Something’s fishy at SFU’s reflection pond

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Concerns regarding the dumping of unwanted pet fish into Burnaby lakes and ponds has been brought to public attention in a recent article published by Burnaby Now.

The article stated that a local pet shop has been misinforming customers, claiming that SFU’s Burnaby campus welcomes any unwanted koi fish in the university’s reflection pond.

Recalling the release of a predatory snakehead fish into Burnaby Lake in 2012, it is not news that invasive species may pose a detrimental threat to Burnaby’s natural habitat. However, many people still believe they are doing the ‘right thing’ by releasing their unwanted fish into the wild.

Stephanie Green, an SFU PhD graduate from the Department of Biological Sciences, told The Peak that although people believe they are doing the right thing, it only takes a few individuals to release invasive species into the wild before they can “spread out of control.”

Green explained that because of the interconnectivity of ponds, lakes and rivers, “once an introduced species takes hold, it is very difficult to eradicate completely because of how quickly they can spread.”

Green emphasized how important it is for pet owners to be conscious of the needs of a fish, as well as how large it gets and its dietary needs, before buying it in order to avoid the problem of individuals purchasing a fish that they are unable to care for.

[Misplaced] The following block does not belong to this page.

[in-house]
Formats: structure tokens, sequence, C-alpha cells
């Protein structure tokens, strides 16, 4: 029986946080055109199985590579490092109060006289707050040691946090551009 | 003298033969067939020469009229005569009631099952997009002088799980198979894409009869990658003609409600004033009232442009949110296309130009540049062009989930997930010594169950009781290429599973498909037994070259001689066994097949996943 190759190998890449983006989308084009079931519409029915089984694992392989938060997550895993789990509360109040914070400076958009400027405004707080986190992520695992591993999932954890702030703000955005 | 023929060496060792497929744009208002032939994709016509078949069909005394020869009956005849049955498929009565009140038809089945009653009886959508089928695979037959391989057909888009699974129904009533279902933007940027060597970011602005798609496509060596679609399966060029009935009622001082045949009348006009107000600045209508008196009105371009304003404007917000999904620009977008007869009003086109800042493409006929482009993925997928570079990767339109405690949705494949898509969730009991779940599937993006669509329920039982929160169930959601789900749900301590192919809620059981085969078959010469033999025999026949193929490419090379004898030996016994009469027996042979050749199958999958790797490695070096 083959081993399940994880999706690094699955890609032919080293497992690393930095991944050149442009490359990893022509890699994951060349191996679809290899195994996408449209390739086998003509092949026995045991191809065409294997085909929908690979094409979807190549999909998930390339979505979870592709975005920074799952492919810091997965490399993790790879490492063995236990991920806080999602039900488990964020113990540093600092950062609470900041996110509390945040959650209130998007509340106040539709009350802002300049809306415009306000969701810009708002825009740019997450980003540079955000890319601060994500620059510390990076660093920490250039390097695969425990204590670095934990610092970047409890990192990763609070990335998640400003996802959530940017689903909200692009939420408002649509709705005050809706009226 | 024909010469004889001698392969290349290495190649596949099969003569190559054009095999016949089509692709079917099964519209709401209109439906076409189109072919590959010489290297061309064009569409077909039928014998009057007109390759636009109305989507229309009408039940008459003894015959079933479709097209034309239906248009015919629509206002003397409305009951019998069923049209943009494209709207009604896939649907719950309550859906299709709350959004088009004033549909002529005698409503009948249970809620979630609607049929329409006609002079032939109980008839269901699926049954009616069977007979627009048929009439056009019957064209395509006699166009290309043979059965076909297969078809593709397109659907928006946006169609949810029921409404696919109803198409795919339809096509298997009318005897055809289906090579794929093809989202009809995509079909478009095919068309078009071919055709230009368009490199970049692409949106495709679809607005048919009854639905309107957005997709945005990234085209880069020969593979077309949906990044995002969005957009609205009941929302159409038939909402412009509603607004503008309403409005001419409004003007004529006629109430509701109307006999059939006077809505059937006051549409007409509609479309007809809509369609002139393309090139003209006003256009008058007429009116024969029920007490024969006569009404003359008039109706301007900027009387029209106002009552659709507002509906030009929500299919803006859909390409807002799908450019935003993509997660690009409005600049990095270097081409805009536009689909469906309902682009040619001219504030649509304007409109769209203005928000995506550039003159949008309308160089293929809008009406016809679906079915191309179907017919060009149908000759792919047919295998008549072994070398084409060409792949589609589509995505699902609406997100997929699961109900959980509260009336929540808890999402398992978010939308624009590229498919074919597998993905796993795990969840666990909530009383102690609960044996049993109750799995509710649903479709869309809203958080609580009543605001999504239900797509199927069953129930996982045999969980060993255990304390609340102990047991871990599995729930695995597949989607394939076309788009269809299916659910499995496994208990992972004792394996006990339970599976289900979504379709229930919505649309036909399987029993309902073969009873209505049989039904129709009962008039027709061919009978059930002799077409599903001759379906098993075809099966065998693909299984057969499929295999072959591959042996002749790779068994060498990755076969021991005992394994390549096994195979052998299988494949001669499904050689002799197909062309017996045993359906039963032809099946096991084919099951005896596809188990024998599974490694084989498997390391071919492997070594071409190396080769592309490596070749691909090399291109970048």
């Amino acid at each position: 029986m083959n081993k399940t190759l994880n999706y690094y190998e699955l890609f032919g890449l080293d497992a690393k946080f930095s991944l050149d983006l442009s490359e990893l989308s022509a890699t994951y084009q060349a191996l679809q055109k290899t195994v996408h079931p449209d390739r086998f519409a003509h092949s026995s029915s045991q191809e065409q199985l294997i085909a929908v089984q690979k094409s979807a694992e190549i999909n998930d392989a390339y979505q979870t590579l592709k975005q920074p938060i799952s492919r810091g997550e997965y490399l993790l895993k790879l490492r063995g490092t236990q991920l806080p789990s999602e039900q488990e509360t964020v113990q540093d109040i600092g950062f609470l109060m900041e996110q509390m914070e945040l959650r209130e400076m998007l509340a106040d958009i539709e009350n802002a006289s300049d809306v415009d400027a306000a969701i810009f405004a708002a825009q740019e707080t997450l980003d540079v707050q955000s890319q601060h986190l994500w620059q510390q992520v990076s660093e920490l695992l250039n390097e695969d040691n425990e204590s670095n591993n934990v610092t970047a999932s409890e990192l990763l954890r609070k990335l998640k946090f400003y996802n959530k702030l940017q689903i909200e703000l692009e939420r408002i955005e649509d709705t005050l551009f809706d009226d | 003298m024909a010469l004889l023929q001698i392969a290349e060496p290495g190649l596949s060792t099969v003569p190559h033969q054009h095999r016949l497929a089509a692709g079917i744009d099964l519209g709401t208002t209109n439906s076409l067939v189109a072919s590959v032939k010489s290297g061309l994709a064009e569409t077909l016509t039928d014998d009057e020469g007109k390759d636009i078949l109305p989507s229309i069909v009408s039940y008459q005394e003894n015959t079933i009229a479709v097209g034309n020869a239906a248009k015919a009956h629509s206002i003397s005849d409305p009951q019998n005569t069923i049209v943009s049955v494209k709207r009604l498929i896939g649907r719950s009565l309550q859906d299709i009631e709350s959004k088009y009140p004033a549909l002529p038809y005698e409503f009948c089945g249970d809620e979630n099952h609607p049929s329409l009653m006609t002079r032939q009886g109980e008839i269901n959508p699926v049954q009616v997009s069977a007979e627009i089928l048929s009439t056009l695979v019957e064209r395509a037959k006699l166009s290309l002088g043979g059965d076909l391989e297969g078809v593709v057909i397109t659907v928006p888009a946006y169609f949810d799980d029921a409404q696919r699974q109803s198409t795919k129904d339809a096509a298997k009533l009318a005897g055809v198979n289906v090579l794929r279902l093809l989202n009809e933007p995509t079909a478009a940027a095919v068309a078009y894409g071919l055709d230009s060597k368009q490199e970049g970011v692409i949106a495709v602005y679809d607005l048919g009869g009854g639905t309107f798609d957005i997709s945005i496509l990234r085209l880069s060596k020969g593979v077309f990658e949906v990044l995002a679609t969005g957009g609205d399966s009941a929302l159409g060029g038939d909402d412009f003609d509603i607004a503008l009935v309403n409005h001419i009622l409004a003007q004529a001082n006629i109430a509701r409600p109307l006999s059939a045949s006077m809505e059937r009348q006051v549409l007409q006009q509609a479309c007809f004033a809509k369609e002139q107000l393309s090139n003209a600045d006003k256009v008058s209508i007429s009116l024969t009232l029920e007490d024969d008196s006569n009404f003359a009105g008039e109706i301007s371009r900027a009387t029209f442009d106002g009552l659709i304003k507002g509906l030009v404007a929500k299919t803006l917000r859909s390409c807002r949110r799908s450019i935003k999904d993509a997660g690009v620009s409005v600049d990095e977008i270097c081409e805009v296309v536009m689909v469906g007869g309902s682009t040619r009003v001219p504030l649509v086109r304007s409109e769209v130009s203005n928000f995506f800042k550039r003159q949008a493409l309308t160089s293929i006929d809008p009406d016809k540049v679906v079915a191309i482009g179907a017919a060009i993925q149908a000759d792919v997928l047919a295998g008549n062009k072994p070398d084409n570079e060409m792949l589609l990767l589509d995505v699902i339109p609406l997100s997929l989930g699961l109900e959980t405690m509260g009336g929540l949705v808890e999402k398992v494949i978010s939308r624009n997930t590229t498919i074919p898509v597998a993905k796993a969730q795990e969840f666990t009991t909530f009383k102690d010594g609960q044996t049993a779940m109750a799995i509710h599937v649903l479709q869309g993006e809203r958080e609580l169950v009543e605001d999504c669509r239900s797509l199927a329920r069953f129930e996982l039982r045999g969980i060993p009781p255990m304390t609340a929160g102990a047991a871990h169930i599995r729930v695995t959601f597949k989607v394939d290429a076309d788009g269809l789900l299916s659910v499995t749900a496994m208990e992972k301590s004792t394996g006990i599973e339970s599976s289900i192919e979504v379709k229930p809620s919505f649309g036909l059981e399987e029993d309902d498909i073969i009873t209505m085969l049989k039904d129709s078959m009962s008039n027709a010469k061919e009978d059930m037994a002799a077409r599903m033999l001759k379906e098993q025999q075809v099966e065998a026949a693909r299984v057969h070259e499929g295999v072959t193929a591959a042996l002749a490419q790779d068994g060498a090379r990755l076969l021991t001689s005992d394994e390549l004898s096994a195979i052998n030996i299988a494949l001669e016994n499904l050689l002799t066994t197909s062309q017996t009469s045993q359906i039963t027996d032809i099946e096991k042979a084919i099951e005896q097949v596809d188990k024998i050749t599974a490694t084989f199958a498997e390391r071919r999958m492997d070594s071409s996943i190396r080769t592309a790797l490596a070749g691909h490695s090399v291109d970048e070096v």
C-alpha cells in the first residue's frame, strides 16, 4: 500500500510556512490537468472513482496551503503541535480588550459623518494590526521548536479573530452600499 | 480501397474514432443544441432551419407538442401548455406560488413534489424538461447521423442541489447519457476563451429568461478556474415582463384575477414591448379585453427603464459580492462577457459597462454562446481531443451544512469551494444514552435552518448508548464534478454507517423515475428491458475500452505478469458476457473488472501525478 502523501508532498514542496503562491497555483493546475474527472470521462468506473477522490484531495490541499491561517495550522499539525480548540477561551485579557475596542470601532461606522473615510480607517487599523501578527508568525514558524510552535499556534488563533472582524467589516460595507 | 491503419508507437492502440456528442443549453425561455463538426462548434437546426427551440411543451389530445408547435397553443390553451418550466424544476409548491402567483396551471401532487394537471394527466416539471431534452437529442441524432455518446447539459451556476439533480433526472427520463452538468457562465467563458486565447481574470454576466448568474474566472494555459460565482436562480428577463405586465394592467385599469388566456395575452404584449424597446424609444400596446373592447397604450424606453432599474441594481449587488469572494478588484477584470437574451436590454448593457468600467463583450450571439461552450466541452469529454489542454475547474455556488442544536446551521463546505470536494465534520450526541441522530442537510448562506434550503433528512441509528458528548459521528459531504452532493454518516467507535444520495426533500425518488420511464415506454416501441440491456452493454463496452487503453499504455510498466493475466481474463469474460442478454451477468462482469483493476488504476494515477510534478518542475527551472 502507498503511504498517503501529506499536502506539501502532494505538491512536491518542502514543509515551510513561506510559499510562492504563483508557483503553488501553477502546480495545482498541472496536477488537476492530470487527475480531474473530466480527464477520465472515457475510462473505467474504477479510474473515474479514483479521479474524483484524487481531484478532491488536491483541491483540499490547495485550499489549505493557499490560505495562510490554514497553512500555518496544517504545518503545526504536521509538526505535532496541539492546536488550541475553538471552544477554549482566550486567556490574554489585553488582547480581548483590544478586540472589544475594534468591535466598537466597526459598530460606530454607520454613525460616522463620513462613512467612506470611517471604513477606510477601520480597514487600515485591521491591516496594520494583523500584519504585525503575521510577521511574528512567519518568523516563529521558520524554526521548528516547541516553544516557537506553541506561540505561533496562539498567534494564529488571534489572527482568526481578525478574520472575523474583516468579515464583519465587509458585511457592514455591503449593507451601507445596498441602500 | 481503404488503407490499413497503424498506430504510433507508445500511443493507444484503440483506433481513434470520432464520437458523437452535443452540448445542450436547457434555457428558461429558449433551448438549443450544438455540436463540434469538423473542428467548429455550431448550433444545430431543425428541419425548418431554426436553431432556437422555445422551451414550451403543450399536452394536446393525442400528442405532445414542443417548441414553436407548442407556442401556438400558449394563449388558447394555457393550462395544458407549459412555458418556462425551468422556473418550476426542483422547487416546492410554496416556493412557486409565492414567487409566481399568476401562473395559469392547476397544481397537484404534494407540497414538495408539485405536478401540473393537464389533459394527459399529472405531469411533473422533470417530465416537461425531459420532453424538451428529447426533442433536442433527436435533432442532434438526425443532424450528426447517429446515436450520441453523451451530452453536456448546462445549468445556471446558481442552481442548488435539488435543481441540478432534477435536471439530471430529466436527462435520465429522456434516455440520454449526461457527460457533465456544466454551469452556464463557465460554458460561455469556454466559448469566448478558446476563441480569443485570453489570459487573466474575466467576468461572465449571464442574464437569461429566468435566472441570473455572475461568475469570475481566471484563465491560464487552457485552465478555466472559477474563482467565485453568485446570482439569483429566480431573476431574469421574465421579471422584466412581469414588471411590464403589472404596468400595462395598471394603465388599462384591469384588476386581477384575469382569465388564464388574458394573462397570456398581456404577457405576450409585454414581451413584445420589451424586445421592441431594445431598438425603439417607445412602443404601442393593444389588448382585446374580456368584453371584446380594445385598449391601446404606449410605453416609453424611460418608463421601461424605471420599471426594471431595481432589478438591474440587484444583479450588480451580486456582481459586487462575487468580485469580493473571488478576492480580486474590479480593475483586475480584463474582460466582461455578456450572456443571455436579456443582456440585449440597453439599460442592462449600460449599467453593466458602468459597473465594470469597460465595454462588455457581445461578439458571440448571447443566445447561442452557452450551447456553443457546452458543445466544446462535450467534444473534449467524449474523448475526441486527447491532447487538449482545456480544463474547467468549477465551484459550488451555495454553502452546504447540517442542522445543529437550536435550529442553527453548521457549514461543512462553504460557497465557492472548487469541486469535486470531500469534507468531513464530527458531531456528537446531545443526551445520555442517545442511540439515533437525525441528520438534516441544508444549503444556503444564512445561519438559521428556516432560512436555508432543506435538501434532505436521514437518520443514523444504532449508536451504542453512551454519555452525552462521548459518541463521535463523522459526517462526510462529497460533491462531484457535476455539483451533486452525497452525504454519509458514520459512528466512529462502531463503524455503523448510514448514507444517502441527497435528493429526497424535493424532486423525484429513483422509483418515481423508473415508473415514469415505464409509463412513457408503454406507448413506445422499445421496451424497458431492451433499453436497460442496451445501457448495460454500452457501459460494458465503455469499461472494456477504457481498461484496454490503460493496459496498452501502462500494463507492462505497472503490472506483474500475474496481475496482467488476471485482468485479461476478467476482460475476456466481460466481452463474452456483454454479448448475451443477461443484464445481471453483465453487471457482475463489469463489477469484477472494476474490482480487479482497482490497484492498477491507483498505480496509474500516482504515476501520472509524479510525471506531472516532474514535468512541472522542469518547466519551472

The article in Burnaby Now revealed that staff at a Petsmart in Vancouver were implying that it was acceptable to dump unwanted fish into Coquitlam ponds as well as SFU’s reflection pond. In an attempt to clarify this issue, Keith Horne, superintendent for SFU Mechanical Services, informed The Peak that, “it is NOT permitted to dump fish in any pond at SFU.”

Not only is this illegal, with fines ranging from $2,500 to $250,000, but the introduction of new fish may alter a pond’s fragile ecosystem, leading to issues such as overpopulation or illness among the fish population.

During routine draining and cleaning of the reflection pool, the fish are captured and housed at SFU’s Alcan Aquatic Research Centre until the cleaning is complete.

Although it is unclear as to whether the fish population has altered due to the dumping of unwanted fish into the reflection pond or by naturally occurring reproduction, one thing is sure: the dumping of unfamiliar fish into the reflection pond poses a detrimental threat to the fish already living there.

Bruce Leighton, an associate member of SFU’s Department of Biological Sciences, said, “[The] dumping of fish in the pond at SFU brings a disease risk to the fish that live in the pond.” Leighton added that the reflection pond is “already at capacity [for fish]”, thus adding more could lead to overpopulation, resulting in death for some of its piscine residents.

So, if you find yourself developing animosity towards your fishy companion, think twice before discarding it in a local pond. Instead, “find a pet store that will take it in,” as Green suggests.

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